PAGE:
Moreover, Respondent’s <allenedmond.com> domain name alters Complainant’s mark solely merely by omitting the letter “s.” This practice is known as “typosquatting,” wherein a registrant attempts to capitalize on common spelling errors made by Internet users to capture traffic not intended for it. That Respondent uses the disputed domain name for a commercial purpose strengthens a finding of typo-squatting and leads to the conclusion that Respondent lacks rights to and legitimate interests under Policy ¶ 4(a)(ii). See IndyMac Bank F.S.B. v. Ebeyer, FA 175292 (Nat. Arb. Forum Sept. 19, 2003) (finding that a respondent lacked rights to and legitimate interests in disputed domain names because it “engaged in the practice of typosquatting by taking advantage of Internet users who attempt to access Complainant's <indymac.com> website but mistakenly misspell Complainant's mark by typing the letter ‘x’ instead of the letter ‘c’”); see also LTD Commodities LLC v. Party Night, Inc., FA 165155 (Nat. Arb. Forum Aug. 14, 2003) (finding that the <ltdcommadities.com>, <ltdcommmodities.com>, and <ltdcommodaties.com> domain names were intentional misspellings of Complainant's LTD COMMODITIES mark, and that this “‘typosquatting’ is evidence that Respondent lacks rights or legitimate interests in the disputed domain names”).
The Panel thus finds that Policy ¶ 4(a)(ii) has been satisfied.
Respondent’s domain name is confusingly similar to Complainant’s mark. It is apparent that Respondent intended to create confusion as between Complainant’s mark and the disputed domain name for commercial gain, given the presence of commercial links on the corresponding website. Therefore we conclude that Respondent registered and uses the disputed domain name in bad faith under Policy ¶ 4(b)(iv). See Allianz of Am. Corp. v. Bond, FA 680624 (Nat. Arb. Forum June 2, 2006) (finding bad faith registration and use under Policy ¶ 4(b)(iv) where a respondent was diverting Internet users searching for a complainant to its own website, likely profiting from the diversion); see also Zee TV USA, Inc. v. Siddiqi, FA 721969 (Nat. Arb. Forum July 18, 2006) (finding that a respondent engaged in bad faith registration and use of a domain name by using a domain that was confusingly similar to a complainant’s mark to offer links to third-party websites that featuring services similar to those offered by that complainant).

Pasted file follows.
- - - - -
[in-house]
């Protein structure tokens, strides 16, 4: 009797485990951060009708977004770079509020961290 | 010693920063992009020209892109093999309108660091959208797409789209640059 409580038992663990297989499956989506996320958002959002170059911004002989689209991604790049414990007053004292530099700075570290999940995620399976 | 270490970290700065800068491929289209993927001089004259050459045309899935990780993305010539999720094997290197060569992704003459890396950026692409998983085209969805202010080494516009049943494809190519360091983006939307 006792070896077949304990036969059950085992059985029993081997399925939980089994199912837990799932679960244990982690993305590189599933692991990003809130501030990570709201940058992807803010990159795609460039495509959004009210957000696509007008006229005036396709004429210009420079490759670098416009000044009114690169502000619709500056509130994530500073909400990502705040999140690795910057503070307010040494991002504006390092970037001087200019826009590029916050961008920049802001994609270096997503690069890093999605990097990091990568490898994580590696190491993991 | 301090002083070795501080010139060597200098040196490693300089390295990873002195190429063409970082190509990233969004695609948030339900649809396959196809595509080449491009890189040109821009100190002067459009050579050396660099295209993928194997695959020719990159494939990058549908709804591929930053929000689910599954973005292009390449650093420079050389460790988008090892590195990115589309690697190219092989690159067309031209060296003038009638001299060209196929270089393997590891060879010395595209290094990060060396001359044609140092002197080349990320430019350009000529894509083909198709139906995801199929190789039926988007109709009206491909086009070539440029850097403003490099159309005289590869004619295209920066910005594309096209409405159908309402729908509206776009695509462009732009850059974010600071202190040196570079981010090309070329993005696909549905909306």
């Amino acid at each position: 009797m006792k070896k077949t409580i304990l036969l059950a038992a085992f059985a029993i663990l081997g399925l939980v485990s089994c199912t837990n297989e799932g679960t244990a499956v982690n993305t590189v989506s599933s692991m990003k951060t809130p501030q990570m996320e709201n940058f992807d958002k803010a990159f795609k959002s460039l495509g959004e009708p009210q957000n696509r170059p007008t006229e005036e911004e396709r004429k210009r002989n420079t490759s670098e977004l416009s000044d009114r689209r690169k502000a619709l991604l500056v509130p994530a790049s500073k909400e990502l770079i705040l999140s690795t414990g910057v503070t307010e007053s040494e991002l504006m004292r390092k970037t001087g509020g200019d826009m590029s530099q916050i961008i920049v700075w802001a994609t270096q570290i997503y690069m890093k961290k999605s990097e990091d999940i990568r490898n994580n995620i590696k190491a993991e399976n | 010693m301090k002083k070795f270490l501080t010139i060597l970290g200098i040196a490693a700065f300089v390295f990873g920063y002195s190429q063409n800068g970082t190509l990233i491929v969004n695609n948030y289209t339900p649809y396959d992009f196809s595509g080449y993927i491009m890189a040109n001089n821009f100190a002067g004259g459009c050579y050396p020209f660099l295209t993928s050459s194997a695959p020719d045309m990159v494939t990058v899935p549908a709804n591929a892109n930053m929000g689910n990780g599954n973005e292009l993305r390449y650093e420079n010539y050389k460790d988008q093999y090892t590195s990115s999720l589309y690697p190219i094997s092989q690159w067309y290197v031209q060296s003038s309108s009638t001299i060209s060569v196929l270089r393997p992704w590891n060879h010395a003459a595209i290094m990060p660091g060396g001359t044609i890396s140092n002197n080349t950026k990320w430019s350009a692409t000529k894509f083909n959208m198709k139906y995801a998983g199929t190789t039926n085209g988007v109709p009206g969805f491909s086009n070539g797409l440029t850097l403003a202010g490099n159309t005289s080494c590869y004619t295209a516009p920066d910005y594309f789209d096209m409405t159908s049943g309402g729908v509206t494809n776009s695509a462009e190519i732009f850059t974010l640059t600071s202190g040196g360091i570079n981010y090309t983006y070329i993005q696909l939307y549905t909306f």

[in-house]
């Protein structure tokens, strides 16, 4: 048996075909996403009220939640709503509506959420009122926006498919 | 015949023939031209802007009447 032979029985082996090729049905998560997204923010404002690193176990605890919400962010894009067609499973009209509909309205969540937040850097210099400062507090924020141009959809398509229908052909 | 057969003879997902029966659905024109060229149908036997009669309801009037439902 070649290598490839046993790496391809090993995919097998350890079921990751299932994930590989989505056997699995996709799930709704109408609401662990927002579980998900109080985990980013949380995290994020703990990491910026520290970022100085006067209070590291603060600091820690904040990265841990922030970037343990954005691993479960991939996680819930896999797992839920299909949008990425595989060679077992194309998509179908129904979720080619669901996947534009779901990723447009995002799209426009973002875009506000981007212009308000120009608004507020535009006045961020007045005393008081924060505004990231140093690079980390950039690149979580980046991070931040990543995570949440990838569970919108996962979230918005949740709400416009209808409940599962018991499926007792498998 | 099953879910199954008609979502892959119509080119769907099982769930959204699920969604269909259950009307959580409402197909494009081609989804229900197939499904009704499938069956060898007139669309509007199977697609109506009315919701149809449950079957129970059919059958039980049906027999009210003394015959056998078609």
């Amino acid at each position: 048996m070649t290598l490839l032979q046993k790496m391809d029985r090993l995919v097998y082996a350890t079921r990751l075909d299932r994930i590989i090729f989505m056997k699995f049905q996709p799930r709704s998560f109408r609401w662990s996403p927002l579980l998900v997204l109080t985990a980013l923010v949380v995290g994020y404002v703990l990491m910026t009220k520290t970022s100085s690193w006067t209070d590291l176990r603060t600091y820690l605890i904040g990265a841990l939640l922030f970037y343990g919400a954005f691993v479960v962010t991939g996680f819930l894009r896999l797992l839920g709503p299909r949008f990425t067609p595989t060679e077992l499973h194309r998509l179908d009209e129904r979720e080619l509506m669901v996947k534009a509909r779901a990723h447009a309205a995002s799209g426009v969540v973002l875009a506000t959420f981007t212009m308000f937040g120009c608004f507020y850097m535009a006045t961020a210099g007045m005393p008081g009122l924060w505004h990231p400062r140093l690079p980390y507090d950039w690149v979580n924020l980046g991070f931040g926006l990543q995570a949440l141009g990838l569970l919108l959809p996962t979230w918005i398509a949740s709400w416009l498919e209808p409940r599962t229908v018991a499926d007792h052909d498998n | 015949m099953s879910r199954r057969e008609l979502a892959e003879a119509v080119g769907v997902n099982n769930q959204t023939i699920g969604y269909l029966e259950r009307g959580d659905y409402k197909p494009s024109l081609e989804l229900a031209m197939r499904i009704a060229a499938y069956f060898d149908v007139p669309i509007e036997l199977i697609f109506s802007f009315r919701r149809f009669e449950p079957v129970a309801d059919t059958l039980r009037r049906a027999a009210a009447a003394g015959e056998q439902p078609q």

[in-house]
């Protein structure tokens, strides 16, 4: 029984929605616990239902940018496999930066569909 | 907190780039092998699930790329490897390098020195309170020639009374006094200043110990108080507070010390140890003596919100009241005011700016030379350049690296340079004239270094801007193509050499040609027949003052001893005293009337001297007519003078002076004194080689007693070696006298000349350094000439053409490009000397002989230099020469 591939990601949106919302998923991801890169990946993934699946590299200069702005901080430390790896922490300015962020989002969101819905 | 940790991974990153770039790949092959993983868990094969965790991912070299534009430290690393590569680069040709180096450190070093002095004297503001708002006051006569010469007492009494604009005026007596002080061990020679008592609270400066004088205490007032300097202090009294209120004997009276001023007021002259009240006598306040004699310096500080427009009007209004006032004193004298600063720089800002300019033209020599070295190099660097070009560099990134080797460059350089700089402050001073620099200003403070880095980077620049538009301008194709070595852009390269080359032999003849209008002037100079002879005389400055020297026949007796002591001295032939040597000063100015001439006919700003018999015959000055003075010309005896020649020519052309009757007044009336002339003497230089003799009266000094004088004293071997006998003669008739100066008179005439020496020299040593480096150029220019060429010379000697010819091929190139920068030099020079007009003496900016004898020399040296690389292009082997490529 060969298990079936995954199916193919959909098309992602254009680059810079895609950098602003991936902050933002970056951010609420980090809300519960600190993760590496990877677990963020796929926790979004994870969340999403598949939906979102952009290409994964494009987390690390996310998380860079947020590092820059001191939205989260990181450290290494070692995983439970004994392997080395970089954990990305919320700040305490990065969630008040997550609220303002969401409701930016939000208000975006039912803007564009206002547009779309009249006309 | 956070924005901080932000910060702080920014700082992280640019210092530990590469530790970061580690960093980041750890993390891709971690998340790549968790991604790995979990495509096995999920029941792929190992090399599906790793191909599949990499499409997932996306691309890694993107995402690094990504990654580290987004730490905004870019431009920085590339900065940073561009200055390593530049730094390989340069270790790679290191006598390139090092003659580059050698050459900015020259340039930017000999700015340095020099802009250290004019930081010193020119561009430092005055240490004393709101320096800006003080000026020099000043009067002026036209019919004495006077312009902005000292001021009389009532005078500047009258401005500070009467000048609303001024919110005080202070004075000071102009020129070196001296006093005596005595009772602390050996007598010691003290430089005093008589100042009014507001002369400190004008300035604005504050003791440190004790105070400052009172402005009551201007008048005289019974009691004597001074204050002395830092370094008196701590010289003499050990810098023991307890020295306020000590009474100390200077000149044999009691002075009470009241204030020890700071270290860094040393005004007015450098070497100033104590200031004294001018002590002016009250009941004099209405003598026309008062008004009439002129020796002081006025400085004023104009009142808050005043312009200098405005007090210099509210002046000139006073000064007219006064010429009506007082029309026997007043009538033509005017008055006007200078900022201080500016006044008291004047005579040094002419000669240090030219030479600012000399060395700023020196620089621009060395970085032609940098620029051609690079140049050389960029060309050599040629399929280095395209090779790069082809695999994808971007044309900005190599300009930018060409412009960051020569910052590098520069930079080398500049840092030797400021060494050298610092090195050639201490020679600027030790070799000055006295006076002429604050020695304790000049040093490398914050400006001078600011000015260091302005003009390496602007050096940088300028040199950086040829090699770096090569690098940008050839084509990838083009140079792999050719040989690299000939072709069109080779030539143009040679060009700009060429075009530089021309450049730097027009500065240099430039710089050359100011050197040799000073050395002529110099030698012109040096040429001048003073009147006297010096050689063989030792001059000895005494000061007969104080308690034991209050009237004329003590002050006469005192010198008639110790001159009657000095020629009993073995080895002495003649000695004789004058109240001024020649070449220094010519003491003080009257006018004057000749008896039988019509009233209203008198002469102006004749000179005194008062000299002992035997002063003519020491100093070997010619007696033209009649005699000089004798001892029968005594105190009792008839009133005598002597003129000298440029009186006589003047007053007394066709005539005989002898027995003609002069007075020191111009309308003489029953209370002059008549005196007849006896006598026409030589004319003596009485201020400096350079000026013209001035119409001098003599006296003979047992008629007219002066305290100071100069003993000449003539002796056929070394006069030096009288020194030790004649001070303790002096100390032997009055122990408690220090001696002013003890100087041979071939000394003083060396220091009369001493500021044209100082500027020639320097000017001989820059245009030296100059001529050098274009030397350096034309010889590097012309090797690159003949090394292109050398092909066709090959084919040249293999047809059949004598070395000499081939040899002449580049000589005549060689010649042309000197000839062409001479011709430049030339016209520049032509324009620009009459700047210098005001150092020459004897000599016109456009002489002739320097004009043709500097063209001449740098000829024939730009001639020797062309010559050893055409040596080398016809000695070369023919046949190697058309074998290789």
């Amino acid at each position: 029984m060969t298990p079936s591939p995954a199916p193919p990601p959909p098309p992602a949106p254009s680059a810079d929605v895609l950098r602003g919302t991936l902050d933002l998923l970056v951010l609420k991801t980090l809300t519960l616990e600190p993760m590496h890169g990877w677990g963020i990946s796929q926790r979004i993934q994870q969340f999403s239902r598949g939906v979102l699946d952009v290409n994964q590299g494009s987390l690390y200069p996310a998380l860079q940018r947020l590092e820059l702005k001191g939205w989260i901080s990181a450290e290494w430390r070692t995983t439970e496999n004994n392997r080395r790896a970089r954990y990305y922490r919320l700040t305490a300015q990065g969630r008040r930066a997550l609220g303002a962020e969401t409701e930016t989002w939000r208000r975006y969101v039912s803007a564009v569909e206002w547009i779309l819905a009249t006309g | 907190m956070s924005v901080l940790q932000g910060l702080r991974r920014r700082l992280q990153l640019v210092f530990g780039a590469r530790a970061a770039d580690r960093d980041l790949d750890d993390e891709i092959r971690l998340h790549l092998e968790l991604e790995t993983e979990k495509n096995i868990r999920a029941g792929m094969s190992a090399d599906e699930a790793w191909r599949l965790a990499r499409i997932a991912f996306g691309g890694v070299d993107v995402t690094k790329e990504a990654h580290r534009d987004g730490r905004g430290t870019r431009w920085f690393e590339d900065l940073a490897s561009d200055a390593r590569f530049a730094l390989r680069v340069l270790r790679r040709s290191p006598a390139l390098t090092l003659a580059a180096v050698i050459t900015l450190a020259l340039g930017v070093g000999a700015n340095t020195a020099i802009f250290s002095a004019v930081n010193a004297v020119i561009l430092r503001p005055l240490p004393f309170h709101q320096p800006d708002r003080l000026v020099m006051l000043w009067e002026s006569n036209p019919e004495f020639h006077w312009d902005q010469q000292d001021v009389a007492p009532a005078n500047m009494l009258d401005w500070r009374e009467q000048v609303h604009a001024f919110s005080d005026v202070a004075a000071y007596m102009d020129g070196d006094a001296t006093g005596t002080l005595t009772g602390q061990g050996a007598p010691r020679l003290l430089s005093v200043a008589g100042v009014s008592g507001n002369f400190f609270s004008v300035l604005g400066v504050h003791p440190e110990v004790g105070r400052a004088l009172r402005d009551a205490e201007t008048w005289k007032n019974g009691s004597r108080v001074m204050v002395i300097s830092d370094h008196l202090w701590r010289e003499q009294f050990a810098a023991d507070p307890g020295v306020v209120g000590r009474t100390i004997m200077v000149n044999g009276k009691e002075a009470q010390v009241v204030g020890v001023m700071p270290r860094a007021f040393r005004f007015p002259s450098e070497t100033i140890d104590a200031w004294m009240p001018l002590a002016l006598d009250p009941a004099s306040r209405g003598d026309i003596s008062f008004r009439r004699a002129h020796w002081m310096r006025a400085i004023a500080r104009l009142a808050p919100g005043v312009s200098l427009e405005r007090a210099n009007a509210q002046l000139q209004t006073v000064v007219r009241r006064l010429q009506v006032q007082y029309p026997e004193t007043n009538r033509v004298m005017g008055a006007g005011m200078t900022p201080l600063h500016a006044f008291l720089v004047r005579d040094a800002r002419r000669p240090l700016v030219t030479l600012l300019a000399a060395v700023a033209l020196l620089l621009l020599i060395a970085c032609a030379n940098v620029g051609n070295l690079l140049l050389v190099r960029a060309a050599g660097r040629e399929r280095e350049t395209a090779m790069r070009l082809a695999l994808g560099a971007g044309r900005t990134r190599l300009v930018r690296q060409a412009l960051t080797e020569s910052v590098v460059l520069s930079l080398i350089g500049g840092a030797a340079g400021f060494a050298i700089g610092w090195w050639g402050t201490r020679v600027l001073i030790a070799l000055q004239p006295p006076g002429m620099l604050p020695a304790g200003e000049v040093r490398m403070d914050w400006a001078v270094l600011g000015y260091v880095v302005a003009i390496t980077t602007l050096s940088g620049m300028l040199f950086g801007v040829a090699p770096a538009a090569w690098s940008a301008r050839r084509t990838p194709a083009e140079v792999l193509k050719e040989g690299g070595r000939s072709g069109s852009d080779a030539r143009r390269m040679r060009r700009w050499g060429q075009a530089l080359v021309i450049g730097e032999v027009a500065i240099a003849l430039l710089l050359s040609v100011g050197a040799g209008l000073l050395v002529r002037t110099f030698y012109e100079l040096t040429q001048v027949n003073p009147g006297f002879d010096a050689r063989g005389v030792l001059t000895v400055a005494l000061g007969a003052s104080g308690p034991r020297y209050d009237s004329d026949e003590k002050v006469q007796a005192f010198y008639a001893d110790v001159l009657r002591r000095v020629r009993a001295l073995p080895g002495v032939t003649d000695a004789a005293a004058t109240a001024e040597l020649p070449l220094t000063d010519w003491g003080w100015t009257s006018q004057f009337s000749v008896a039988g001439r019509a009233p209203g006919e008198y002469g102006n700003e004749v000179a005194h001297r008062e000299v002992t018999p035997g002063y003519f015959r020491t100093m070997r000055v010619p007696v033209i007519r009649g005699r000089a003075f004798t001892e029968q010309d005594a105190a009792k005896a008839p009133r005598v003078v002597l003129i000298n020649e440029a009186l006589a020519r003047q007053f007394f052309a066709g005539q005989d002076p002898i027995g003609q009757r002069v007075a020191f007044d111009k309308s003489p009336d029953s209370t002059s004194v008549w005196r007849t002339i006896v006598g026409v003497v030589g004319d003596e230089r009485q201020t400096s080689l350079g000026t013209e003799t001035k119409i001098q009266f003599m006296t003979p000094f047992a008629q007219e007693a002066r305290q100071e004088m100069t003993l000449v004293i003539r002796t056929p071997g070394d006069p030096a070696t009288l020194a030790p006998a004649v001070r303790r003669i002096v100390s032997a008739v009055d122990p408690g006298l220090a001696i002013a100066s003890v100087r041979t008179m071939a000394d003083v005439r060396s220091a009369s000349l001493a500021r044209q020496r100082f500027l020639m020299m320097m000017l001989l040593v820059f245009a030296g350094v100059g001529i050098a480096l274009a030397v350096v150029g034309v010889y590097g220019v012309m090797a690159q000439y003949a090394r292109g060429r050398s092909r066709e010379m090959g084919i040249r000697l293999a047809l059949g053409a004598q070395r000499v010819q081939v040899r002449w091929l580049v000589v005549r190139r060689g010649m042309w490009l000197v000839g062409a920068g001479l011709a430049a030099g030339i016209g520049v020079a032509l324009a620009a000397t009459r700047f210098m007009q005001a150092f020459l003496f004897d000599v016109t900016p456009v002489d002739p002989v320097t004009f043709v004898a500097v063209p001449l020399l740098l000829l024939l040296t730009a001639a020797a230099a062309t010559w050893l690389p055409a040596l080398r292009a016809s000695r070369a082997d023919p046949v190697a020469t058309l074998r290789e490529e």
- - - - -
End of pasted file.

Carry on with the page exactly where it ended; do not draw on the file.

The Panel also finds that Respondent’s typo-squatting constitutes bad faith registration and use under Policy ¶ 4(a)(iii). See Myspace, Inc. v. Kang, FA 672160 (Nat. Arb. Forum June 19, 2006):
Respondent misspells the Mark with intent to intercept internet users from Complainant’s web site, given the fact that Complainant’s website is a popular website and the Disputed Domain Name is a misspelling of the Mark which is highly likely to occur. This typosquatting is evidence of bad faith.
See also Computerized Sec. Sys., Inc. v. Hu, FA 157321 (Nat. Arb. Forum June 23, 2003) (finding that a respondent engaged in typo-squatting, which is evidence of bad faith registration and use under Policy ¶ 4(a)(iii)).
For these reasons, the Panel finds that Policy ¶ 4(a)(iii) has been satisfied.
Complainant having established all three elements required to be proven under the ICANN Policy, the Panel concludes that the relief requested must be GRANTED.
Accordingly, it is Ordered that the <allenedmond.com> domain name be forthwith TRANSFERRED from Respondent to Complainant.
Terry F. Peppard, Panelist
Dated: August 14, 2008